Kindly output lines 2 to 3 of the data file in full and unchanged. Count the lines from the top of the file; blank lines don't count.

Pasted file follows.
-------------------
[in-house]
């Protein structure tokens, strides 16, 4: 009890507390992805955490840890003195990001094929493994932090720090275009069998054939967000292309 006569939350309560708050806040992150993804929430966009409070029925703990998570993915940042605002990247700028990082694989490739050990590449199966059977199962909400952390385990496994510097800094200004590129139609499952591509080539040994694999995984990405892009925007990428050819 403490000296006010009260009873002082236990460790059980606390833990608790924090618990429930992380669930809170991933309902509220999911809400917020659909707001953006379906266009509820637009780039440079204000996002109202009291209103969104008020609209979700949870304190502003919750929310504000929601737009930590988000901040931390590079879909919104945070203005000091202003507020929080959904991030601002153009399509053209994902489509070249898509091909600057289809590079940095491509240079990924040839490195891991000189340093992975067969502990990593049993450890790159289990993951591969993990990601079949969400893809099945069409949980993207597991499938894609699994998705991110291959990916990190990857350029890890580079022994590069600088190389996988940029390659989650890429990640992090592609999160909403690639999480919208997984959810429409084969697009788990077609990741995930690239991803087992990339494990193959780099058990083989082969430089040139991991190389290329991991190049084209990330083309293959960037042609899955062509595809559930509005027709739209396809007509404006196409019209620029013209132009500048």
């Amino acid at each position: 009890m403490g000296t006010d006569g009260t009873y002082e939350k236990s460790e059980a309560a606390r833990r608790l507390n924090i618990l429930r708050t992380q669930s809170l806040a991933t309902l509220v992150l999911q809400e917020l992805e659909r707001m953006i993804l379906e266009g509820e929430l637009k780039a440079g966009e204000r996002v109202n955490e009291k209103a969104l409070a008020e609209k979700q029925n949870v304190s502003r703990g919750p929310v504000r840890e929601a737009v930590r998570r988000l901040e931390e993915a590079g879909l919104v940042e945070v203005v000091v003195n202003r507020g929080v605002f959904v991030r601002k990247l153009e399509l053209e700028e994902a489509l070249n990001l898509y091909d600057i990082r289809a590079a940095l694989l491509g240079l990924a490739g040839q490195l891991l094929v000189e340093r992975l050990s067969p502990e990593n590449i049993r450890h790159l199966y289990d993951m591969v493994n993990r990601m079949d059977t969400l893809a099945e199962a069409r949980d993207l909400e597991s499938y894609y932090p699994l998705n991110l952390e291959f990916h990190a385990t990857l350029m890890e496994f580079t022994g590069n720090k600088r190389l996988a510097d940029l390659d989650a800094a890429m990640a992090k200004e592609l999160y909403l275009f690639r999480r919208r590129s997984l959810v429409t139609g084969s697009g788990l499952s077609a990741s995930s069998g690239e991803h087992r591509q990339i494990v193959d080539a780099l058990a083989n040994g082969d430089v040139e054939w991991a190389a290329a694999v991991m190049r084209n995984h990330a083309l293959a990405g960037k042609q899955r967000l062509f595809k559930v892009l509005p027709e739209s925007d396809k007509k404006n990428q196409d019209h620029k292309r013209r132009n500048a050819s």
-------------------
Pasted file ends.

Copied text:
């Protein structure tokens, strides 16, 4: 009890507390992805955490840890003195990001094929493994932090720090275009069998054939967000292309 006569939350309560708050806040992150993804929430966009409070029925703990998570993915940042605002990247700028990082694989490739050990590449199966059977199962909400952390385990496994510097800094200004590129139609499952591509080539040994694999995984990405892009925007990428050819 403490000296006010009260009873002082236990460790059980606390833990608790924090618990429930992380669930809170991933309902509220999911809400917020659909707001953006379906266009509820637009780039440079204000996002109202009291209103969104008020609209979700949870304190502003919750929310504000929601737009930590988000901040931390590079879909919104945070203005000091202003507020929080959904991030601002153009399509053209994902489509070249898509091909600057289809590079940095491509240079990924040839490195891991000189340093992975067969502990990593049993450890790159289990993951591969993990990601079949969400893809099945069409949980993207597991499938894609699994998705991110291959990916990190990857350029890890580079022994590069600088190389996988940029390659989650890429990640992090592609999160909403690639999480919208997984959810429409084969697009788990077609990741995930690239991803087992990339494990193959780099058990083989082969430089040139991991190389290329991991190049084209990330083309293959960037042609899955062509595809559930509005027709739209396809007509404006196409019209620029013209132009500048």
């Amino acid at each position: 009890m403490g000296t006010d006569g009260t009873y002082e939350k236990s460790e059980a309560a606390r833990r608790l507390n924090i618990l429930r708050t992380q669930s809170l806040a991933t309902l509220v992150l999911q809400e917020l992805e659909r707001m953006i993804l379906e266009g509820e929430l637009k780039a440079g966009e204000r996002v109202n955490e009291k209103a969104l409070a008020e609209k979700q029925n949870v304190s502003r703990g919750p929310v504000r840890e929601a737009v930590r998570r988000l901040e931390e993915a590079g879909l919104v940042e945070v203005v000091v003195n202003r507020g929080v605002f959904v991030r601002k990247l153009e399509l053209e700028e994902a489509l070249n990001l898509y091909d600057i990082r289809a590079a940095l694989l491509g240079l990924a490739g040839q490195l891991l094929v000189e340093r992975l050990s067969p502990e990593n590449i049993r450890h790159l199966y289990d993951m591969v493994n993990r990601m079949d059977t969400l893809a099945e199962a069409r949980d993207l909400e597991s499938y894609y932090p699994l998705n991110l952390e291959f990916h990190a385990t990857l350029m890890e496994f580079t022994g590069n720090k600088r190389l996988a510097d940029l390659d989650a800094a890429m990640a992090k200004e592609l999160y909403l275009f690639r999480r919208r590129s997984l959810v429409t139609g084969s697009g788990l499952s077609a990741s995930s069998g690239e991803h087992r591509q990339i494990v193959d080539a780099l058990a083989n040994g082969d430089v040139e054939w991991a190389a290329a694999v991991m190049r084209n995984h990330a083309l293959a990405g960037k042609q899955r967000l062509f595809k559930v892009l509005p027709e739209s925007d396809k007509k404006n990428q196409d019209h620029k292309r013209r132009n500048a050819s």